PARIS, June 4 (Xinhua) -- Russian President Vladimir Putin on Wednesday lambasted the U.S. foreign policy as "the most aggressive and toughest."
"It is no secret that, the United States is pursuing the most aggressive and toughest policy to defend their own interests -- at least this is how the American leaders see it -- and they do it persistently," Putin said in an interview with French television station TF1 and radio Europe 1.
However, the Russian president expressed apparent willingness to talk to his U.S. counterpart Barack Obama in France.
"It is his decision. I'm always ready for dialogue," he said, adding that he hopes the current situation does not develop into a new stage of the Cold War.
"I don't plan to avoid anyone," Putin said when asked if he would meet and shake hands with Ukraine's president-elect Petro Poroshenko in Normandy on Friday if that could be organized.
"There will be other guests, and I'm not going to avoid any of them. I will talk with all of them," Putin said.
The Russian president has been invited to France to attend a commemoration ceremony of the 70th anniversary of the D-Day landings in Normandy, but he isn't coming to Brussels as he has been banned from the ongoing Group of Seven (G7) summit.
A G8 summit had been scheduled to take place in Russia's Sochi in early June under the Russian presidency.
However, leaders of G7 declared in March that they would boycott the G8 summit to protest the accession of Ukraine's Crimea region into Russia.They gathered in Brussels on Wednesday instead for a two-day G7 summit.
At the summit, G7 leaders urged Putin to stop destabilizing Ukraine or face further sanctions. But G7 leaders from Britain, France and Germany will still meet with Putin in France on Thursday or Friday.
U.S. President Barack Obama has declined to offer Putin a formal meeting, though both of them will be in Normandy to attend the anniversary commemorations.
In a hawkish speech in Warsaw on Wednesday, Obama accused Russia of playing "dark tactics" to violate Ukraine's sovereignty.
The Russian leader dismissed the allegations of Russian military interference in Ukraine, delivering a scathing attack on U.S. attempts to isolate his country over Ukraine crisis.
"Proof? Let's see it!" he said. "The entire world remembers the U.S. secretary of state demonstrating the evidence of Iraq's weapons of mass destruction, waving around some test tube with washing powder in the UN Security Council," he said.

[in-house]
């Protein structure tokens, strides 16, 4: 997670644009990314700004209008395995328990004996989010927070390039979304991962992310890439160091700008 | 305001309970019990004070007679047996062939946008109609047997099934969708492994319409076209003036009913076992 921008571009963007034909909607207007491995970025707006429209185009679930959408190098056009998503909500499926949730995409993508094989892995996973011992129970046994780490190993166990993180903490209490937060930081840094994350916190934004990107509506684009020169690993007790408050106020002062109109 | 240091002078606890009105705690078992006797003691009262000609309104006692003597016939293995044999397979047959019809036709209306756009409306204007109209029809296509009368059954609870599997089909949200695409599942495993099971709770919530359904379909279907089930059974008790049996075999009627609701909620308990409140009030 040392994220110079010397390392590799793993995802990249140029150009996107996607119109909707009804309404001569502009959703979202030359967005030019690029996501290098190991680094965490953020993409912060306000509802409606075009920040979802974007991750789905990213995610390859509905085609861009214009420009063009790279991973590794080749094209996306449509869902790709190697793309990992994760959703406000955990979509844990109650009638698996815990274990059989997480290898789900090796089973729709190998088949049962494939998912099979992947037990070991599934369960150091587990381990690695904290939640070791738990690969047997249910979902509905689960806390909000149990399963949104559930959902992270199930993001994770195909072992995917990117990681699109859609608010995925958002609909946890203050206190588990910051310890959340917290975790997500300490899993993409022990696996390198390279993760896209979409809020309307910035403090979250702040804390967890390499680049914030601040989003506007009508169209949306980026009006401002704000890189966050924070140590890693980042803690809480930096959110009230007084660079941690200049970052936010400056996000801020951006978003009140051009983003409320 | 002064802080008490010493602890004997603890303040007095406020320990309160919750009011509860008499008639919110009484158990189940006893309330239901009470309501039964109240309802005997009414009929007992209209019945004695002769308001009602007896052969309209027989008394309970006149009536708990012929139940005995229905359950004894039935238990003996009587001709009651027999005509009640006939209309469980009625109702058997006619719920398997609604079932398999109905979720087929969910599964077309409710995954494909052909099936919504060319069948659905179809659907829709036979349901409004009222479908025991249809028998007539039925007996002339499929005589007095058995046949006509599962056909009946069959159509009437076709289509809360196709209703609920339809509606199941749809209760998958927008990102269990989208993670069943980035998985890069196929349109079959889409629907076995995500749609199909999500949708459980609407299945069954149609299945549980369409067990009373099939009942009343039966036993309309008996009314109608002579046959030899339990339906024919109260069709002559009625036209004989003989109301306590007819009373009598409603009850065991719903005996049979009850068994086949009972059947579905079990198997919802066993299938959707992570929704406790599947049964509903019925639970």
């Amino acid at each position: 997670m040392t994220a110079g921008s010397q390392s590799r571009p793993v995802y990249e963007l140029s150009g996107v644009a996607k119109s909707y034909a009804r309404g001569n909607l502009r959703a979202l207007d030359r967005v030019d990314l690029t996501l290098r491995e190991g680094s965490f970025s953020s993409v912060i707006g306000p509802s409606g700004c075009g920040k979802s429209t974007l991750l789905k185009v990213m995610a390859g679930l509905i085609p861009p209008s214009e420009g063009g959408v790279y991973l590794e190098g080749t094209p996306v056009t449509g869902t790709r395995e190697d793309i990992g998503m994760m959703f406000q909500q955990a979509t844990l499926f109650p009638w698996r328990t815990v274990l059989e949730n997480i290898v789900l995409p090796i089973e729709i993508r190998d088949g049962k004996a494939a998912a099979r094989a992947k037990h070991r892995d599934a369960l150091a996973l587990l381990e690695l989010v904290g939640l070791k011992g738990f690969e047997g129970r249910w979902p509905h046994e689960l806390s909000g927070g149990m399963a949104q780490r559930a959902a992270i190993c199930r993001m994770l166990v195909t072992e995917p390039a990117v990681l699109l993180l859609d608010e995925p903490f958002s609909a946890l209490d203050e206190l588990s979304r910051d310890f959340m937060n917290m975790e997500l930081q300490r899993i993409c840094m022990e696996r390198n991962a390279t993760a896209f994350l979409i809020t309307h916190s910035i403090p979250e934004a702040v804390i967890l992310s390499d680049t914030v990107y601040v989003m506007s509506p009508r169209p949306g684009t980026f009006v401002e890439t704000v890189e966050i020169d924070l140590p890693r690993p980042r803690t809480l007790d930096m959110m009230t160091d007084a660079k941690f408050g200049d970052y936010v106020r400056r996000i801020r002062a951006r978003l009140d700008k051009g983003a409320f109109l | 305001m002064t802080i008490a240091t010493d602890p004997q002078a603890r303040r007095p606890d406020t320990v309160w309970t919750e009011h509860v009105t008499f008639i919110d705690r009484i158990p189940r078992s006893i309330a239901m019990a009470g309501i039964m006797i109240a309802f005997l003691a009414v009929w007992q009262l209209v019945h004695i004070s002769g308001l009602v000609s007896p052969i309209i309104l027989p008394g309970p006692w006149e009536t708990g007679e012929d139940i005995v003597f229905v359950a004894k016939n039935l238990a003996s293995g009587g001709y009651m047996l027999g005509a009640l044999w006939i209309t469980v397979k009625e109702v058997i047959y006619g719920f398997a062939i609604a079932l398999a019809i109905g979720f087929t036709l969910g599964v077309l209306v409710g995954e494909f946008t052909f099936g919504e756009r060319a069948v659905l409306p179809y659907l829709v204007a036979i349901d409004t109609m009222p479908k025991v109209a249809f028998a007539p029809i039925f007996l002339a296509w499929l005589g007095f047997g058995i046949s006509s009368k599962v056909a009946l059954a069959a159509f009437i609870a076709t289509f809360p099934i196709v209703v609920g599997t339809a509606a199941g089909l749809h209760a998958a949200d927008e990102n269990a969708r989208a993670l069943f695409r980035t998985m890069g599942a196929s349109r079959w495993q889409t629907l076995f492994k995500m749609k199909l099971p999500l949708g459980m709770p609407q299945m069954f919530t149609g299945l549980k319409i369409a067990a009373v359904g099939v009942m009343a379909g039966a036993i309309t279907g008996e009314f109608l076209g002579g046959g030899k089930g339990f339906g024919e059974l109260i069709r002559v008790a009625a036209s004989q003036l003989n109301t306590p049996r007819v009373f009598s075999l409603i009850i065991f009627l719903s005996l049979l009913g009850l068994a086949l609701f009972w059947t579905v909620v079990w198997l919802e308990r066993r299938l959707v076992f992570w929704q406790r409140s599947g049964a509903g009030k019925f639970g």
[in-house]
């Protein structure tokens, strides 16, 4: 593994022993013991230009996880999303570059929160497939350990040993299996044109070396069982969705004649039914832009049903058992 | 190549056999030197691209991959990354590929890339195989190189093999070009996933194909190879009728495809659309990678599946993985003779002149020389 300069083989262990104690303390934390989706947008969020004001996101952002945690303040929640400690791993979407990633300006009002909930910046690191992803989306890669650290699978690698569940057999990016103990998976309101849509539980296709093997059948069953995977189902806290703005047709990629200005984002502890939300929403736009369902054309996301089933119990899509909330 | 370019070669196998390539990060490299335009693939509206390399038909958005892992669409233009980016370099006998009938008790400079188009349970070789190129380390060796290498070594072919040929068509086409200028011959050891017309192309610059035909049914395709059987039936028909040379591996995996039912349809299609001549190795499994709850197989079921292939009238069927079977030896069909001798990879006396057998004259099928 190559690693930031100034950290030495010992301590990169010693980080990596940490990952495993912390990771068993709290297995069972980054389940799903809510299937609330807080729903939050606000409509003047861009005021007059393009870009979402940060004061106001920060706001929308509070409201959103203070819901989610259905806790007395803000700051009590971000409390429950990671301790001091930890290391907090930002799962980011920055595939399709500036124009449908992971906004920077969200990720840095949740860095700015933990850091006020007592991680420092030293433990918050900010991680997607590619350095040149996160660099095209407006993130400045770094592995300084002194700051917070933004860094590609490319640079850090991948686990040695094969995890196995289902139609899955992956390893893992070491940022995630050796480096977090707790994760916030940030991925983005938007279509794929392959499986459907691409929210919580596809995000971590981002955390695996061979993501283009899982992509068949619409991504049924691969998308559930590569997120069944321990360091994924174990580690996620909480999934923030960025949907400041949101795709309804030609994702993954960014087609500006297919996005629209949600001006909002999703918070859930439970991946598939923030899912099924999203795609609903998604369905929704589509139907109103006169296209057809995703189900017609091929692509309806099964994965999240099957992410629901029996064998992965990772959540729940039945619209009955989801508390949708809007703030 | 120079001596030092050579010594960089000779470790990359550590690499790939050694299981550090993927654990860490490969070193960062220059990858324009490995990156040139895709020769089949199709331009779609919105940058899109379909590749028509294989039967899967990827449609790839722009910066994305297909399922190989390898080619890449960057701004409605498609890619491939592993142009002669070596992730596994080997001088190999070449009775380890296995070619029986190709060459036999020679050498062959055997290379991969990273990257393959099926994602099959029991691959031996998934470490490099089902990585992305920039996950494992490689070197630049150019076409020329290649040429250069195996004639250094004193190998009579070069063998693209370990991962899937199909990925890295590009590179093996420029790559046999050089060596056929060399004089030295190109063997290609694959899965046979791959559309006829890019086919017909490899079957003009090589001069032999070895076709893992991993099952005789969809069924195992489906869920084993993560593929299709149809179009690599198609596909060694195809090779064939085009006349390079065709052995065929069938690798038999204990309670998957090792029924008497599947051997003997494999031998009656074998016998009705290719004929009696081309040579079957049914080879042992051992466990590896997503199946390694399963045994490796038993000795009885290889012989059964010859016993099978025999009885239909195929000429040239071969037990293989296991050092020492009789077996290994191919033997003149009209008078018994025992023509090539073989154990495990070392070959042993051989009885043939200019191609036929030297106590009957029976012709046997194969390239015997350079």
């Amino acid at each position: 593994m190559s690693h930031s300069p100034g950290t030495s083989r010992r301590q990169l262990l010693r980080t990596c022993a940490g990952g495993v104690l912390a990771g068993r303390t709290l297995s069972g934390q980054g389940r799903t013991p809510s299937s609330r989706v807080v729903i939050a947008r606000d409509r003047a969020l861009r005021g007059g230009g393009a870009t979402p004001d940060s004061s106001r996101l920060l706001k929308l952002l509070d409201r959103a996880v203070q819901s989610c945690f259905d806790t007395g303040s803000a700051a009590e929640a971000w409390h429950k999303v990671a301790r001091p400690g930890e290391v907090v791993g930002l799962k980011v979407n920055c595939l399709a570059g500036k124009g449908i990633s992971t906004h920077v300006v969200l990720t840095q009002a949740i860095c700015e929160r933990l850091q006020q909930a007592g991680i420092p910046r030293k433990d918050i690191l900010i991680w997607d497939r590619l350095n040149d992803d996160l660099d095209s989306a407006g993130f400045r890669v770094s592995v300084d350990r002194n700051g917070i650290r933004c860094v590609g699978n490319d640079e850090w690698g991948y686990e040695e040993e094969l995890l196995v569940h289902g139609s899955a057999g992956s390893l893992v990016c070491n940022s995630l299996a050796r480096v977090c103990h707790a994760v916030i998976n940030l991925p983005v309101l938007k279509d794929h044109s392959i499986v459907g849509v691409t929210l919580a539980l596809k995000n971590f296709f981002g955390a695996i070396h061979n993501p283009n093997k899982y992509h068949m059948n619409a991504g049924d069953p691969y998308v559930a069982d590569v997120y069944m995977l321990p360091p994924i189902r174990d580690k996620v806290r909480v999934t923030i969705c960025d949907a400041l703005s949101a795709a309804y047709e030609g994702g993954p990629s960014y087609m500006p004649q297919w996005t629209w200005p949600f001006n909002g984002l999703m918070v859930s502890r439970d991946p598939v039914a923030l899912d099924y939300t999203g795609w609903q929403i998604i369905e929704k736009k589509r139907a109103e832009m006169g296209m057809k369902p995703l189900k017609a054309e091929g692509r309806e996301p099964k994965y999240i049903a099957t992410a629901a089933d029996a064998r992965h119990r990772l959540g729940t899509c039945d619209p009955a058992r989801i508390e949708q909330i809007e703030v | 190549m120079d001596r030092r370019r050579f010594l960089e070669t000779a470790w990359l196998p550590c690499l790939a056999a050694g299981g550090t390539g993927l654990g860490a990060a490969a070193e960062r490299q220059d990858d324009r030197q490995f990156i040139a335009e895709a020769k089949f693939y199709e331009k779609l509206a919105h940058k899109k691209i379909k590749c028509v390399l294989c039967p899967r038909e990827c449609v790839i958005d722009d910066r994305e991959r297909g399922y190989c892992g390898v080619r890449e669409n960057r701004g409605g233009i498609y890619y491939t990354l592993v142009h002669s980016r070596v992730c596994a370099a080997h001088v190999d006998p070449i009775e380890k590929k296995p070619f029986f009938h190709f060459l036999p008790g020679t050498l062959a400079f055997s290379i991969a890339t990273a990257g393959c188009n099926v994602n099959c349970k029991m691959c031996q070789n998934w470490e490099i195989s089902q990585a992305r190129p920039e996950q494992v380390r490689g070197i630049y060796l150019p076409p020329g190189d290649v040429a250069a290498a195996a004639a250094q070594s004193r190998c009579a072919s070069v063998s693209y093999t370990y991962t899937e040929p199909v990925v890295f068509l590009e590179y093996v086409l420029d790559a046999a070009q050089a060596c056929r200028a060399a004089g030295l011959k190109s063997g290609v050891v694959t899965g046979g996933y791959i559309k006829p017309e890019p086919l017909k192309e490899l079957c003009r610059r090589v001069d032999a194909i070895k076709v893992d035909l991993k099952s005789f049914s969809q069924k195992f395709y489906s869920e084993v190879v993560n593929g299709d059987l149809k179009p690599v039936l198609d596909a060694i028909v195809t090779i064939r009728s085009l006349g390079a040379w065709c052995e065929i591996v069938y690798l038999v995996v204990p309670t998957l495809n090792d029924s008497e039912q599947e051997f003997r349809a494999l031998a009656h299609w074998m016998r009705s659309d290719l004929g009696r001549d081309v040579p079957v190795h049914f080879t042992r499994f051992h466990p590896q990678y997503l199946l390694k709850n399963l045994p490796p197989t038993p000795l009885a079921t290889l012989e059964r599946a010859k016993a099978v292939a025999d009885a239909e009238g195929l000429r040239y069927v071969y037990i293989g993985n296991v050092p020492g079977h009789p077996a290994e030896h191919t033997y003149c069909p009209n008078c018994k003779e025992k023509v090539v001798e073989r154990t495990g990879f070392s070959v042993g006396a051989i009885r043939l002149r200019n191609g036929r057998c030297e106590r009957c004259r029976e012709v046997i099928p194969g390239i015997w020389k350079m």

"Eventually, the U.S. troops invaded Iraq, Saddam Hussein was hanged and later it turned out there had never been any weapons of mass destruction in Iraq," said Putin.
Asked if he thought U.S. officials were lying, Putin said that, "There are no armed forces, no 'Russian instructors' in Ukraine -- and there never were any."
He also accused the United States of hypocrisy in its "aggressive" attempts to punish Russia over Ukraine.
"We have virtually no military forces abroad, yet look: everywhere in the world there are American military bases, American troops thousands of kilometers from their borders," Putin said.
"They interfere in the interior affairs of this or that country, so it is difficult to accuse us of abuses," he added.
BRUSSELS, June 4 (Xinhua) -- Group of seven (G7) leaders on Wednesday urged Russia to complete its troop withdrawal from the Ukrainian border, saying they stood ready to intensify targeted sanctions against Russia.
The group of industrialized nations welcomed the May 25 election in Ukraine and Petro Poroshenko's election as Ukraine's new president, according to a statement issued after the first day meeting of the G7 summit. Full story
BERLIN, June 4 (Xinhua) -- German Chancellor Angela Merkel said Wednesday that the Group of Seven (G7) will follow a three-stage approach on the issue of Ukraine crisis at the upcoming meeting in Brussels, German magazine Der Spiegel reported on its website.
The German chancellor made the remarks just hours before the leaders of the seven most industrialized nations to meet in Brussels. The crisis in Ukraine and relations with Russia are expected to dominate the agenda of the two-day summit of G7. Full Story